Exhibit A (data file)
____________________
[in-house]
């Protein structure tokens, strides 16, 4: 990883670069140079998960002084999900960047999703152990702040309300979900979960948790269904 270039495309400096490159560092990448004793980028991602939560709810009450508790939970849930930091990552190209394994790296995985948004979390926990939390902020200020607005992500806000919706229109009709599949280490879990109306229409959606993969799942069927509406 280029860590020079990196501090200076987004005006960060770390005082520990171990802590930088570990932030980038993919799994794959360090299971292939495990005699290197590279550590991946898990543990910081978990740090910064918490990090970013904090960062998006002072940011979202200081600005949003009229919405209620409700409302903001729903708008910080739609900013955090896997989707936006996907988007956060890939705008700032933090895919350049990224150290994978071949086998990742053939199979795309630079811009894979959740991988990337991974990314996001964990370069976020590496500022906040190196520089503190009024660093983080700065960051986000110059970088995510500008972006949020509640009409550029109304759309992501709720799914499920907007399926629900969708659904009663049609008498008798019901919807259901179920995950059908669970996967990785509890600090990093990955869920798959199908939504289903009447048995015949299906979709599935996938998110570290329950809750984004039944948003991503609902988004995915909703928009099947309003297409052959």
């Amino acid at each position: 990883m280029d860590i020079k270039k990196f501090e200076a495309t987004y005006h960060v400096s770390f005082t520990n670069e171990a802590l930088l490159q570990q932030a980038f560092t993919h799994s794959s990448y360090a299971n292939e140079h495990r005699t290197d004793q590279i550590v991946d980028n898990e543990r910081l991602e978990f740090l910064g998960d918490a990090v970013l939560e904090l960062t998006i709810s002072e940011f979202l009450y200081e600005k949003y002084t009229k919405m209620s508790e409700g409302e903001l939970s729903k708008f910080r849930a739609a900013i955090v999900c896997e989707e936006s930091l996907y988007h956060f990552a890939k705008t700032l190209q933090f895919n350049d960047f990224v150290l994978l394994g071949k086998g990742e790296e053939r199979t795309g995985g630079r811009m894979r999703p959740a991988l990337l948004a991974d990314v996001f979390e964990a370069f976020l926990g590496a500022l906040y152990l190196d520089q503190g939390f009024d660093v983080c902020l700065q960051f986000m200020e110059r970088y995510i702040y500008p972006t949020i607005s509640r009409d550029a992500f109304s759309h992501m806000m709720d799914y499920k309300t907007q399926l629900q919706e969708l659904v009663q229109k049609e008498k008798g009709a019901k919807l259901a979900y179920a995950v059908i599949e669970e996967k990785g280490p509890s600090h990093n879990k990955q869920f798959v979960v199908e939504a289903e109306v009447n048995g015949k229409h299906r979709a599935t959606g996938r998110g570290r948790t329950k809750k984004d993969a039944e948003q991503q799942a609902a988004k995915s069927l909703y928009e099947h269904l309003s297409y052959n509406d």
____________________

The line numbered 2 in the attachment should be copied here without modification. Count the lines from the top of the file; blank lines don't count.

């Protein structure tokens, strides 16, 4: 990883670069140079998960002084999900960047999703152990702040309300979900979960948790269904 270039495309400096490159560092990448004793980028991602939560709810009450508790939970849930930091990552190209394994790296995985948004979390926990939390902020200020607005992500806000919706229109009709599949280490879990109306229409959606993969799942069927509406 280029860590020079990196501090200076987004005006960060770390005082520990171990802590930088570990932030980038993919799994794959360090299971292939495990005699290197590279550590991946898990543990910081978990740090910064918490990090970013904090960062998006002072940011979202200081600005949003009229919405209620409700409302903001729903708008910080739609900013955090896997989707936006996907988007956060890939705008700032933090895919350049990224150290994978071949086998990742053939199979795309630079811009894979959740991988990337991974990314996001964990370069976020590496500022906040190196520089503190009024660093983080700065960051986000110059970088995510500008972006949020509640009409550029109304759309992501709720799914499920907007399926629900969708659904009663049609008498008798019901919807259901179920995950059908669970996967990785509890600090990093990955869920798959199908939504289903009447048995015949299906979709599935996938998110570290329950809750984004039944948003991503609902988004995915909703928009099947309003297409052959």